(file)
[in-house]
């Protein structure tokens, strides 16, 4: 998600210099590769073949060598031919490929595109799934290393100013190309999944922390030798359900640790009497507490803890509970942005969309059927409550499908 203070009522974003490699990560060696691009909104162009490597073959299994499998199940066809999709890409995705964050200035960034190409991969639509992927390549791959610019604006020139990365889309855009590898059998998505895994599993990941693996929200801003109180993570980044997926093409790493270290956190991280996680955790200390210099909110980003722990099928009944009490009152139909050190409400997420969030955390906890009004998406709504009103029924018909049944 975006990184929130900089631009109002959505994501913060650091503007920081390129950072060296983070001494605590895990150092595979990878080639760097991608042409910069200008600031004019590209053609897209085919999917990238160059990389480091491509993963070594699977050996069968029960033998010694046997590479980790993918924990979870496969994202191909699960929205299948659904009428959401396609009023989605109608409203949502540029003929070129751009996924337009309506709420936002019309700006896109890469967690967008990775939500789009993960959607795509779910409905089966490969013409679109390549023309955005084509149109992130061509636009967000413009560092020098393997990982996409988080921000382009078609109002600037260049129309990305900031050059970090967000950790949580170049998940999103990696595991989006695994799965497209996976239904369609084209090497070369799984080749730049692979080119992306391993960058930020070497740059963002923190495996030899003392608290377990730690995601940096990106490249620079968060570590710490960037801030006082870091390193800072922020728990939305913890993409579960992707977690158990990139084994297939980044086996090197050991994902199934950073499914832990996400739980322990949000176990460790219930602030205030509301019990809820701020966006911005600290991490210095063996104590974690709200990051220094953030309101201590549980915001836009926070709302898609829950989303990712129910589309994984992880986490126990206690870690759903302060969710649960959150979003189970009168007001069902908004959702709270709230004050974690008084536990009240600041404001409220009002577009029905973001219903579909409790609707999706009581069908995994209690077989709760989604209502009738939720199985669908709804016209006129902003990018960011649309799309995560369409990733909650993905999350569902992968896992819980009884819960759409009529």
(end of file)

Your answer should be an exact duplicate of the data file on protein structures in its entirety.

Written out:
[in-house]
């Protein structure tokens, strides 16, 4: 998600210099590769073949060598031919490929595109799934290393100013190309999944922390030798359900640790009497507490803890509970942005969309059927409550499908 203070009522974003490699990560060696691009909104162009490597073959299994499998199940066809999709890409995705964050200035960034190409991969639509992927390549791959610019604006020139990365889309855009590898059998998505895994599993990941693996929200801003109180993570980044997926093409790493270290956190991280996680955790200390210099909110980003722990099928009944009490009152139909050190409400997420969030955390906890009004998406709504009103029924018909049944 975006990184929130900089631009109002959505994501913060650091503007920081390129950072060296983070001494605590895990150092595979990878080639760097991608042409910069200008600031004019590209053609897209085919999917990238160059990389480091491509993963070594699977050996069968029960033998010694046997590479980790993918924990979870496969994202191909699960929205299948659904009428959401396609009023989605109608409203949502540029003929070129751009996924337009309506709420936002019309700006896109890469967690967008990775939500789009993960959607795509779910409905089966490969013409679109390549023309955005084509149109992130061509636009967000413009560092020098393997990982996409988080921000382009078609109002600037260049129309990305900031050059970090967000950790949580170049998940999103990696595991989006695994799965497209996976239904369609084209090497070369799984080749730049692979080119992306391993960058930020070497740059963002923190495996030899003392608290377990730690995601940096990106490249620079968060570590710490960037801030006082870091390193800072922020728990939305913890993409579960992707977690158990990139084994297939980044086996090197050991994902199934950073499914832990996400739980322990949000176990460790219930602030205030509301019990809820701020966006911005600290991490210095063996104590974690709200990051220094953030309101201590549980915001836009926070709302898609829950989303990712129910589309994984992880986490126990206690870690759903302060969710649960959150979003189970009168007001069902908004959702709270709230004050974690008084536990009240600041404001409220009002577009029905973001219903579909409790609707999706009581069908995994209690077989709760989604209502009738939720199985669908709804016209006129902003990018960011649309799309995560369409990733909650993905999350569902992968896992819980009884819960759409009529």